• Ahrefs: AHRefs has become one of the most popular tools with SEO experts due to it’s advanced keyword research tools and outreach facilities. While the free tools are more limited, it can still provide you with extra knowledge you can use to further optimise your content and pursue opportunities.

Metrics To Measure

Regardless of what tool you’re using, without knowing what information to pay attention to, there’s a good chance you’ll be totally lost!

When measuring your website’s analytics, you should make sure to keep an eye on the following metrics to give you the best understanding of your website’s performance:

  • Visits: As you may have guessed, this is how many visitors have arrived on your website at any given time.
  • Traffic Sources: This metric will show you the different sources of your website’s traffic. A traffic source is another website, or search engine, which a visitor has clicked through to your website from. So if someone clicked on your website through a Google search, then Google would be the traffic source.
  • Bounce Rate: This is the percentage of people that have navigated away from your website after viewing only one page. Bounce rate can sometimes give you a good indication of customer engagement on certain areas of your website.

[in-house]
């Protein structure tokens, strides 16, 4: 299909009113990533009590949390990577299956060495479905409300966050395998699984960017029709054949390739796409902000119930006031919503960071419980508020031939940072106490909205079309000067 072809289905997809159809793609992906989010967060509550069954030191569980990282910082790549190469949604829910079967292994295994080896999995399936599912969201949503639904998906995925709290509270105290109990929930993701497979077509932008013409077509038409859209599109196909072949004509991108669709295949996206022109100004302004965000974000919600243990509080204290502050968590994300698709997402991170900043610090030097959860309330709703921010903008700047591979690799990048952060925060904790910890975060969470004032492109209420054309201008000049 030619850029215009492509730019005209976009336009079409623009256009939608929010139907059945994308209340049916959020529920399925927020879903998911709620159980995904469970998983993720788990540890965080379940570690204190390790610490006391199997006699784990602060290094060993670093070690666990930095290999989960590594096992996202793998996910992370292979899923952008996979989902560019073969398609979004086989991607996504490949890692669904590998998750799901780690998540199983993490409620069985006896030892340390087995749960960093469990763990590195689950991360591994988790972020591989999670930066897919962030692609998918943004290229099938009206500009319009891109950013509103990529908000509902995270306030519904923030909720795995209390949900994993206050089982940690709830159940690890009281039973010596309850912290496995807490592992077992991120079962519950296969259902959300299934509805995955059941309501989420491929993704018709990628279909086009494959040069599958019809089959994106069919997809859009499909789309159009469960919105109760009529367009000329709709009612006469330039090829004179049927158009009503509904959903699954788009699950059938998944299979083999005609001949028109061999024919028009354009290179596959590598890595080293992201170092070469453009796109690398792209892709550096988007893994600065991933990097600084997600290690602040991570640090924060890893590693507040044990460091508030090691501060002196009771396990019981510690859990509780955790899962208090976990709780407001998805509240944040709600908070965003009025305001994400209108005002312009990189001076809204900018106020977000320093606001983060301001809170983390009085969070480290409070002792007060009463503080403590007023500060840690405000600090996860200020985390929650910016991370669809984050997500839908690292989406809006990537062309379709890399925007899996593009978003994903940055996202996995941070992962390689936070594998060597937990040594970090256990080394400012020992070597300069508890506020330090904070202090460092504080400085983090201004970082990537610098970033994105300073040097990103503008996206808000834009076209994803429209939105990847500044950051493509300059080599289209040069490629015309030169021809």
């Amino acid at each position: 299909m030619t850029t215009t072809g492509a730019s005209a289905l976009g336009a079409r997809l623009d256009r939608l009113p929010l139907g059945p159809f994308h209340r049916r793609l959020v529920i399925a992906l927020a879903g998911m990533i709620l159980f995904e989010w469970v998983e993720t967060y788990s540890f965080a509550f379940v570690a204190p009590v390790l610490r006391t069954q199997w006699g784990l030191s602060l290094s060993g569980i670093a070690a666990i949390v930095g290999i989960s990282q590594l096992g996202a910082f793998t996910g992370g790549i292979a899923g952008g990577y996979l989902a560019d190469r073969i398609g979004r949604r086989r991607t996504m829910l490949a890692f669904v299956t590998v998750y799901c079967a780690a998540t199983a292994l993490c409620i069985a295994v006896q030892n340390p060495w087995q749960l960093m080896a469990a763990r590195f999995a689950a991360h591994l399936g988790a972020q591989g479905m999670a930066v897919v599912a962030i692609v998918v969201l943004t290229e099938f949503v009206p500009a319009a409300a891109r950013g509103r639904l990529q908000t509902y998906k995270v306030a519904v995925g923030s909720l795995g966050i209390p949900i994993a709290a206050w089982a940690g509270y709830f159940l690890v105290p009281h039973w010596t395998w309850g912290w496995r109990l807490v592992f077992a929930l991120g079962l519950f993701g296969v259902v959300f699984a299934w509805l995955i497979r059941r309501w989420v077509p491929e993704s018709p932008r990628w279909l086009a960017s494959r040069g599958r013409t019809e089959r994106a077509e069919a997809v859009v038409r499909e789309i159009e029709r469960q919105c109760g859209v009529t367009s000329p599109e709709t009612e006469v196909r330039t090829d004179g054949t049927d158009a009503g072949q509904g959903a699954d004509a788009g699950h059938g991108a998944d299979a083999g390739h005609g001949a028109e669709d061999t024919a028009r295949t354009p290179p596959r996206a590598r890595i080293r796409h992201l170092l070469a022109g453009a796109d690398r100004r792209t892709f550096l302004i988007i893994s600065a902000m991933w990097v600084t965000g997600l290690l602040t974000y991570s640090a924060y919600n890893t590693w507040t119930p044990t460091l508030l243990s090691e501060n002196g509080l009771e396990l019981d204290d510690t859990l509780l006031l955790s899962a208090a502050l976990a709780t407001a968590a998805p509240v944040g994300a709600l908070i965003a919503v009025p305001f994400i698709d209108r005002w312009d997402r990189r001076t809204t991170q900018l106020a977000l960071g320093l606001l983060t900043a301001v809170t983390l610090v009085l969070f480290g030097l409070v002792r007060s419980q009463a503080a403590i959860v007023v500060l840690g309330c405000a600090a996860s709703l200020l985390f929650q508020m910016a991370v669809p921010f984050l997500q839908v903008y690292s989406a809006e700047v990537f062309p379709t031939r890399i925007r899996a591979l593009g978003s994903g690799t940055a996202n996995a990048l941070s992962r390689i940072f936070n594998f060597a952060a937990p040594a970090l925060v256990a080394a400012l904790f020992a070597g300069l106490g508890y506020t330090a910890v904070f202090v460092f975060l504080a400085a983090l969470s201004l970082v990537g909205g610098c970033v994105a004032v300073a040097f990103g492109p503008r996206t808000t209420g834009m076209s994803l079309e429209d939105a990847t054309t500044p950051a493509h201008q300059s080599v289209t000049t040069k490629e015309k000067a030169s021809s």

• Time Spent on Site: As it sounds, this metric shows you the average time that each website visitor spent browsing your website in one session.
  • Pages Per Visit: This metric shows you the average number of pages that a website visitor views on your website before leaving. Metrics like this can help you understand which pages need improvements, to increase engagement.
  • Backlinks: Backlinks is one of the most important metrics to keep an eye on. This metric shows you exactly how many websites and webpages link back to your website or webpage. Most SEO strategies focus on building links, because having more backlinks will greatly improve your SEO performance and allow more people to find your website easily.
  • Social Media Shares: Social media shares represents the number of times your website content has been shared by someone across any social media platform such as Facebook, Instagram and Twitter. This is another great metric for understanding engagement with your content.

To conclude this guide.

WordPress has never been easier to setup, manage, and optimise. Remaining the most popular platform in the world for hosting nearly any kind of website, it’s easy to see why millions of people use WordPress every day.

At AUHost4u we aim to make the job of setting up your first WordPress website as simple as possible. Our WordPress hosting plans offer unparalleled performance, security, and availability – at affordable prices.
 Our helpful team is always at hand to help with any issues or queries you may have. Contact us at any time via live chat, our support portal, or telephone.

Leave a Reply